Treasury Secretary Yellen Still Believes in the Power of the Once Golden Eggs

Dedollarization is proceeding apace but the dollar’s monopoly on the notion of relative value is still intact. Historical trends don’t disappear just because bad habits tend to be ingrained. But they take time to play out and sometimes produce chaos.

Treasury Secretary Janet Yellen © Jason Howerton /

June 20, 2023 22:39 EDT

In a recent Markets Insider article highlighting the “gradual decline in the dollar’s share of global reserves,” journalist Filip De Mott cites the observable trend towards dedollarization in the global economy. The lede contains three succinct statements:

  • “Treasury Secretary Janet Yellen said to expect a gradual decline in the dollar’s share of global reserves.
  • Her comments were in response to de-dollarization questions during a congressional hearing.
  • She also said the dollar will remain dominant as most countries have no alternative.”

Today’s Weekly Devil’s Dictionary definition:

No alternative:

A state of affairs that applies to a situation of monopoly, encouraging abusive behavior so long as the condition is permitted to exist.

Contextual note

One credible narrative concerning US foreign policy over the past three quarters of a century might read like this. A powerful nation that participated in a conflict in Europe it had no interest in initiating was surprised to discover that, when the fighting stopped, it serendipitously found itself in the position of single-handedly managing a diversity of former colonies scattered across the full extent of the globe. Because it had the resources to consolidate its management role, it followed the logic of its own capitalist ideology and sought to optimize its status as a monopoly.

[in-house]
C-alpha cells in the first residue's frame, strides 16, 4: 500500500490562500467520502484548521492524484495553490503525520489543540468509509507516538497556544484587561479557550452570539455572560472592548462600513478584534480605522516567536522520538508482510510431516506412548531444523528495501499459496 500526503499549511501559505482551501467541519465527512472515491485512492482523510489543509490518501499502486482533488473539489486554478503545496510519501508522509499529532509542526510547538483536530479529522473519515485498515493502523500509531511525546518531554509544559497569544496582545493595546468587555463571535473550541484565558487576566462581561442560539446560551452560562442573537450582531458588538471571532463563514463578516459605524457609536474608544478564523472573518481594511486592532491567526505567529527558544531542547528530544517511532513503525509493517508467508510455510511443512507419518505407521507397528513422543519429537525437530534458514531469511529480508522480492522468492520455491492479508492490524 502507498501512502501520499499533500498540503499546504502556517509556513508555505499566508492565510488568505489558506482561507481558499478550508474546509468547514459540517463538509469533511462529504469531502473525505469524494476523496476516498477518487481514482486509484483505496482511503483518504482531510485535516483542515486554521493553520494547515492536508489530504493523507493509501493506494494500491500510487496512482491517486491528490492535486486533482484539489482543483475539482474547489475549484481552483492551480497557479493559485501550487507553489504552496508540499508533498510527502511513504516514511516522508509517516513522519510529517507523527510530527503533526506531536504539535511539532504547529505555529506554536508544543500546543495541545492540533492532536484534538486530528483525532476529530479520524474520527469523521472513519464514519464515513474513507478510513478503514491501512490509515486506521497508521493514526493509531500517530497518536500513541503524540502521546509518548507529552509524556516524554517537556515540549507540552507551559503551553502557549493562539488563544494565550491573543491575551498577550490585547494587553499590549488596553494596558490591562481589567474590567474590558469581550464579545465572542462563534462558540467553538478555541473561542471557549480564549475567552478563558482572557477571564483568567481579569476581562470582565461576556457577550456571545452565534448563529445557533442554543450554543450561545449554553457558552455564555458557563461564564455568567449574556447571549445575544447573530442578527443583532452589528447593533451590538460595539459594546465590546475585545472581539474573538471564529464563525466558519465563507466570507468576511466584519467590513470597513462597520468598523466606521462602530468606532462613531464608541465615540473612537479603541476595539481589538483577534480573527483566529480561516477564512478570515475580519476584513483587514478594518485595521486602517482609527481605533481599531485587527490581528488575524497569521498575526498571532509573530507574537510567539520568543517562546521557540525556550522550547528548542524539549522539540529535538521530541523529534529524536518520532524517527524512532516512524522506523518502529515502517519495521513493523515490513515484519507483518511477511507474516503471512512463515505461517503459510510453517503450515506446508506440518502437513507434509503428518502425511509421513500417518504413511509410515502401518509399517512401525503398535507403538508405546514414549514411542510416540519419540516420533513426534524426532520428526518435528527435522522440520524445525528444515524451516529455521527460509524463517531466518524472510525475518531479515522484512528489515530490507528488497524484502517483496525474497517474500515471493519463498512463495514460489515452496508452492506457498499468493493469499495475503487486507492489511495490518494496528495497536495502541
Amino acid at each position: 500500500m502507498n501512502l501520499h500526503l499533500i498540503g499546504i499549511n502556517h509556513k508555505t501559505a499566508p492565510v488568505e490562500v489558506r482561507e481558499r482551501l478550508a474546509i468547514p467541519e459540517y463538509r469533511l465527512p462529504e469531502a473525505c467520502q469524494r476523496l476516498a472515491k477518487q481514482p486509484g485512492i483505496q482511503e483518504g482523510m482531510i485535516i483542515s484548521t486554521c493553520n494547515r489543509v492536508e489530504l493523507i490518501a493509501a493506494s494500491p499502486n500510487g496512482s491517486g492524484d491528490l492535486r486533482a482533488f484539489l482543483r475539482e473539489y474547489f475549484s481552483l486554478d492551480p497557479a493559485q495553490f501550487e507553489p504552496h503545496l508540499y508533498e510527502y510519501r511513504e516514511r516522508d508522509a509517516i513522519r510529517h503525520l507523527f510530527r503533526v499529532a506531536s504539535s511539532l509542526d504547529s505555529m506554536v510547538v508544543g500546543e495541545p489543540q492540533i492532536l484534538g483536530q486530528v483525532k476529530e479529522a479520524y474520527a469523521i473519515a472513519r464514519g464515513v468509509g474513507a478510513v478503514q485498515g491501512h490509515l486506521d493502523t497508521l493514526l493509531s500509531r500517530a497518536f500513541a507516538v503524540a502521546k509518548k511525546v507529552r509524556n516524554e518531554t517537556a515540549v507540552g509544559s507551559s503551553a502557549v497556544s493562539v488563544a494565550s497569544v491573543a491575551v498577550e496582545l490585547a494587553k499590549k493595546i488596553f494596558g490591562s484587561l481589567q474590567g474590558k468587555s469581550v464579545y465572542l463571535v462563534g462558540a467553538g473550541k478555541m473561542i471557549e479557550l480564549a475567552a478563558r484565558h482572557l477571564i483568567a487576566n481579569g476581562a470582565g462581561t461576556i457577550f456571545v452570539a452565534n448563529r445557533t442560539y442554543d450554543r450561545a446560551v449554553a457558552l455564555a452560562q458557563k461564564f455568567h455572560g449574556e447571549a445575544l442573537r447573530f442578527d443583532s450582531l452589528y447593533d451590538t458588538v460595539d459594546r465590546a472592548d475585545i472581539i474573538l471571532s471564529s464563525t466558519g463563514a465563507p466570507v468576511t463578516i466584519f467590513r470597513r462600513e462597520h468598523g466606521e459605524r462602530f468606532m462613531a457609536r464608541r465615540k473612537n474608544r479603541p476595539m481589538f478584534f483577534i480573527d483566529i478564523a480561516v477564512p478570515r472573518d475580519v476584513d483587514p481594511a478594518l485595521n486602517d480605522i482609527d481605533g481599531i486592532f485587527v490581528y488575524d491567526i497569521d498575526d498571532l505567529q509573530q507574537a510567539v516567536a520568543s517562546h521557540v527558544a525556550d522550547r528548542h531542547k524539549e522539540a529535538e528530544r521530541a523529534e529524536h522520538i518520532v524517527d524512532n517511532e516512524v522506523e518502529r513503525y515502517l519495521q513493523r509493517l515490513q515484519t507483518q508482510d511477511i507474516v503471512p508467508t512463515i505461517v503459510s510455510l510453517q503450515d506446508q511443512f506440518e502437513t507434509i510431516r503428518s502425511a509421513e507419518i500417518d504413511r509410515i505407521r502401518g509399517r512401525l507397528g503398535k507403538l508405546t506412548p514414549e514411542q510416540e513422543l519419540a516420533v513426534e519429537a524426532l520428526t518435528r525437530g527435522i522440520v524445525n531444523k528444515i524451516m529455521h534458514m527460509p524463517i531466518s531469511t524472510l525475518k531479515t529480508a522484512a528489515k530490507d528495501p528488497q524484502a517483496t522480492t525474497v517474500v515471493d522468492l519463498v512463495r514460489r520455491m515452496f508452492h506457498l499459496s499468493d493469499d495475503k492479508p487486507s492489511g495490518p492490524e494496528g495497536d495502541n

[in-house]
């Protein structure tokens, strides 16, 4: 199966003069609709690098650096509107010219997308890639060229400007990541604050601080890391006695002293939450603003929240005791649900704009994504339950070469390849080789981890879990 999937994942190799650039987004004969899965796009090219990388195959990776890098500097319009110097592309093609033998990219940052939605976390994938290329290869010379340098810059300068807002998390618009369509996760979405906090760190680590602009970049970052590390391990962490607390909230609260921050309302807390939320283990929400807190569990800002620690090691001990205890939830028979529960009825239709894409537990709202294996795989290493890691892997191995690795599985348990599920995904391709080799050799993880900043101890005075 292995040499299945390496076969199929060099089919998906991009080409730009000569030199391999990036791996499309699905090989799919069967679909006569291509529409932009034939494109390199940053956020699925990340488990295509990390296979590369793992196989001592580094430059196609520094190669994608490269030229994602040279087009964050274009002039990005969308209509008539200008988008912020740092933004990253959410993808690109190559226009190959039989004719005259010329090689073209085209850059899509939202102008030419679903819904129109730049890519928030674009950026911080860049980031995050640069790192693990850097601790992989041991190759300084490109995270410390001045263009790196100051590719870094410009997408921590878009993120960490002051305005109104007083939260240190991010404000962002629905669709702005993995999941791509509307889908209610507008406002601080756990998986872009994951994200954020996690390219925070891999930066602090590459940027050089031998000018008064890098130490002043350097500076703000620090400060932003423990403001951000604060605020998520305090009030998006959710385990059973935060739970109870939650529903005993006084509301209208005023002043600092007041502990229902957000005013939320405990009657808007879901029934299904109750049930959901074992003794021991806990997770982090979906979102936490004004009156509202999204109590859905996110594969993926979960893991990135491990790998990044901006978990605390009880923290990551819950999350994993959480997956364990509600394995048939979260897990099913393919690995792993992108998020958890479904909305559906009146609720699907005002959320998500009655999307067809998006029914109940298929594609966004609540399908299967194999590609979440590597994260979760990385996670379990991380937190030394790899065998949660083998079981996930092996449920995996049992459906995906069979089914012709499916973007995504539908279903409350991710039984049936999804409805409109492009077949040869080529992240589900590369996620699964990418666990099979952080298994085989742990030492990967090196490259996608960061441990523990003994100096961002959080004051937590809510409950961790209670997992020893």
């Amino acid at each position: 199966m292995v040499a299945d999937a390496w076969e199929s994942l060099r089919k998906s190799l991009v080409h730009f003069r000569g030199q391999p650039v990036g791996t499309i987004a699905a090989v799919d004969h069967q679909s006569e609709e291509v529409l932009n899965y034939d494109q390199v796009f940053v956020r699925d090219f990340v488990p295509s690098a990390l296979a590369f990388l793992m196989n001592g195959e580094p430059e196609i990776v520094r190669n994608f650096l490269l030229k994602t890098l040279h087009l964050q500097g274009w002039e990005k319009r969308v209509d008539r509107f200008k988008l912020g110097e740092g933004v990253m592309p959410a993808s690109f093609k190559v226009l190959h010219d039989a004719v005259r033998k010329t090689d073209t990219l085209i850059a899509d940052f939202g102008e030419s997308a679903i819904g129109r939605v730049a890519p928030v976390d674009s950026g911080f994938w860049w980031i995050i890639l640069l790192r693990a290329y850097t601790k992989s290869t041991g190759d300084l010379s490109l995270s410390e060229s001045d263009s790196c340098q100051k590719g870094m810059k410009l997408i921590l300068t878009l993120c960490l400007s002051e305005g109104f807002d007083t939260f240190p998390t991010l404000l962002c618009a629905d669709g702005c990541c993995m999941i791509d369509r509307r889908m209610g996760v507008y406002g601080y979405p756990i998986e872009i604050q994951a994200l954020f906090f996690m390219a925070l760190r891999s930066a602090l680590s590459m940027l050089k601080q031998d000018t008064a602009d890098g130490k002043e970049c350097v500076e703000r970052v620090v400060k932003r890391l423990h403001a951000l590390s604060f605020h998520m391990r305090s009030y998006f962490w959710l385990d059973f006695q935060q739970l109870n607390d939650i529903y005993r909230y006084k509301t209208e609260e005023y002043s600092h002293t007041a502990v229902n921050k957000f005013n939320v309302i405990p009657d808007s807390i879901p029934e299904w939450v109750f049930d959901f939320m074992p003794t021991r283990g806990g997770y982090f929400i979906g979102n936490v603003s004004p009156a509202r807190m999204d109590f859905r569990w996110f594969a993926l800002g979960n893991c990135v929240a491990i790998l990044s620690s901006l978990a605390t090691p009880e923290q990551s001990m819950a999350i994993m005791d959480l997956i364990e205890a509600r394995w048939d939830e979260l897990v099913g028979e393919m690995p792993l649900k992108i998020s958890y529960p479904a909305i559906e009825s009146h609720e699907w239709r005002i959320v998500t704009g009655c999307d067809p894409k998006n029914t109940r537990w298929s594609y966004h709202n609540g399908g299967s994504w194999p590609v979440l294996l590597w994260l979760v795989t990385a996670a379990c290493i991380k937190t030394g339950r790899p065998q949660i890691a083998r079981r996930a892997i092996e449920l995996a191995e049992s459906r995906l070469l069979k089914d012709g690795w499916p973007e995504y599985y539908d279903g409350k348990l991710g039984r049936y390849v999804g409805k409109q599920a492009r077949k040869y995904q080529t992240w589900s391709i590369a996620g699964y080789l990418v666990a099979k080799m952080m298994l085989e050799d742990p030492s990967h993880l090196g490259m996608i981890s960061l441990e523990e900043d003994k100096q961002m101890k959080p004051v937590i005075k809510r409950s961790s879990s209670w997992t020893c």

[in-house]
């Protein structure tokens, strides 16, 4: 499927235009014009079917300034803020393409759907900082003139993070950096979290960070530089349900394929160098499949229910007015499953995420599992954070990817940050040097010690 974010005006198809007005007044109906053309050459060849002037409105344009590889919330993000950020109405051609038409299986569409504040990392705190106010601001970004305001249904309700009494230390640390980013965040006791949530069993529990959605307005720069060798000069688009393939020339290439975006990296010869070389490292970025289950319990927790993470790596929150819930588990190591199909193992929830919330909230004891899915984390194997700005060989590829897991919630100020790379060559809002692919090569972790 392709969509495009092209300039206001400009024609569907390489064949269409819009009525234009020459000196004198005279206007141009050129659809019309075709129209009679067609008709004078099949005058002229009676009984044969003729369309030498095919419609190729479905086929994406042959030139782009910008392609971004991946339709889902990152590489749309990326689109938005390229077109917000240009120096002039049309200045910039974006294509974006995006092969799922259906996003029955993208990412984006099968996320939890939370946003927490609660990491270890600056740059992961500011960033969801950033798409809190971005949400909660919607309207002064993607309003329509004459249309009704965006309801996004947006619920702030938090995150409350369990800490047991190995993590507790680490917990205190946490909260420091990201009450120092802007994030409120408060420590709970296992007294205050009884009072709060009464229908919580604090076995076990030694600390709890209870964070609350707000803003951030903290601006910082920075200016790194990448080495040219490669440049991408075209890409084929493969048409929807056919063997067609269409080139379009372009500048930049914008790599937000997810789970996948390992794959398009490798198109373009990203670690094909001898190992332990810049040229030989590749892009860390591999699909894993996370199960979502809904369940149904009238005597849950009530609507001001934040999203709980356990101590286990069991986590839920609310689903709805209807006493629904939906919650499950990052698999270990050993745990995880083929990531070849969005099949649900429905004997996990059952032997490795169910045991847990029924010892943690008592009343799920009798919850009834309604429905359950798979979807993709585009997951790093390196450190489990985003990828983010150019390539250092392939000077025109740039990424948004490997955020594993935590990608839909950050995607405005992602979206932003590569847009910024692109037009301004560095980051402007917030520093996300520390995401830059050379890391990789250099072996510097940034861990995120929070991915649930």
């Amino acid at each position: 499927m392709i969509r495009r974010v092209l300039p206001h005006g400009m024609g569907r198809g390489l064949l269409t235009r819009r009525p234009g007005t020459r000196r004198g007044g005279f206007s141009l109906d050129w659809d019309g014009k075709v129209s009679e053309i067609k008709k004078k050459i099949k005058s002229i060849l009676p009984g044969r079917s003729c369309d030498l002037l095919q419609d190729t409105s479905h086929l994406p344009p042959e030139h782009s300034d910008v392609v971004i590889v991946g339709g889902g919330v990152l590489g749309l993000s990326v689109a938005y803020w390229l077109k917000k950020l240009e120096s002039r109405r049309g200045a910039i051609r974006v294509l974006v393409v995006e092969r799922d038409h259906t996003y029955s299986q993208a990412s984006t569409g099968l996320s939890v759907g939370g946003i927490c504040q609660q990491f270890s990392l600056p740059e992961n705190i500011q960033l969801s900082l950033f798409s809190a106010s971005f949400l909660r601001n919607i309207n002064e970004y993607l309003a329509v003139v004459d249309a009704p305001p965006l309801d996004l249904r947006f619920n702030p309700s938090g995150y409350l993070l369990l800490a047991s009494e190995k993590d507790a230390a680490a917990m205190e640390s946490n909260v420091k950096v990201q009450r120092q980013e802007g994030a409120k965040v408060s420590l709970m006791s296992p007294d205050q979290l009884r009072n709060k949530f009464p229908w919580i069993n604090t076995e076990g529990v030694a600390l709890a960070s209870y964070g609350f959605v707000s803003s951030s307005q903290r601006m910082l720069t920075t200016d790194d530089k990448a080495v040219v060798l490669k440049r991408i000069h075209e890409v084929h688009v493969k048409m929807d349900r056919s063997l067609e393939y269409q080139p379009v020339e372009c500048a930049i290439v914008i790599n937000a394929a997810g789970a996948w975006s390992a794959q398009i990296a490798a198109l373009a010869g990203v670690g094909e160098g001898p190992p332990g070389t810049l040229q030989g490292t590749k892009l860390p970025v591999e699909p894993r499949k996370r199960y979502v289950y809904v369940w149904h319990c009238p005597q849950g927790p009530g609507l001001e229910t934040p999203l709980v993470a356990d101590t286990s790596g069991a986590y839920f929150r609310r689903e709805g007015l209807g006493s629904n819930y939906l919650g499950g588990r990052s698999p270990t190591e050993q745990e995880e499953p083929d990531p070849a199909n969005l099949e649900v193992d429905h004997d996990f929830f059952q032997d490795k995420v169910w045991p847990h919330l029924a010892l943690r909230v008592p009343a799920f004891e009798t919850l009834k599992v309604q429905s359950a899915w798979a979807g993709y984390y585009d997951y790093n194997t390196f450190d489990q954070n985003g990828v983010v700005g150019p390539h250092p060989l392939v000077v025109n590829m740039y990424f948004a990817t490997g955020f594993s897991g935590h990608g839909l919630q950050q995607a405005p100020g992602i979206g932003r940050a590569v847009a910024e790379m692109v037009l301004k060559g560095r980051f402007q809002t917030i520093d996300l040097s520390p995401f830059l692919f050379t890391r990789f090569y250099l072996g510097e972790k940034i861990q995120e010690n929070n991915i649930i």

The European empires were in tatters. Every stretch of land the British, French, Dutch, Italians and Germans had conquered was becoming available for exploitation. The task of franchising these separate economies became the key to defining a new “normalized” world order. 

Normalization simply required a global military presence that could securitize a monopolistic system. The US confronted a much weaker rival, the USSR, that represented an opposing ideology. It was theoretically capable of threatening the new monopoly. The perception of the threat actually served to reinforce the monopoly by justifying an extraordinary and expensive effort of securitization. In 1961 US President Dwight D Eisenhower gave that system of securitization a name: “the military-industrial complex” (MIC). The economy and the system that securitized it had become a single, unified political and economic entity.

By 1991, the monopoly achieved total domination after the collapse of the weak rival. There had never been a challenge to the dollar, but the challenge of a counter-balancing political influence was now definitively removed. Some people speculated that history itself had reached its endpoint. What had formerly been referred to as the Washington Consensus was renamed in popular parlance “the international rules-based order.”’

But history hadn’t ended. In the past decade, after a financial crisis that caused a lot of the rules to be severely bent, the rules-based order has become increasingly fragile.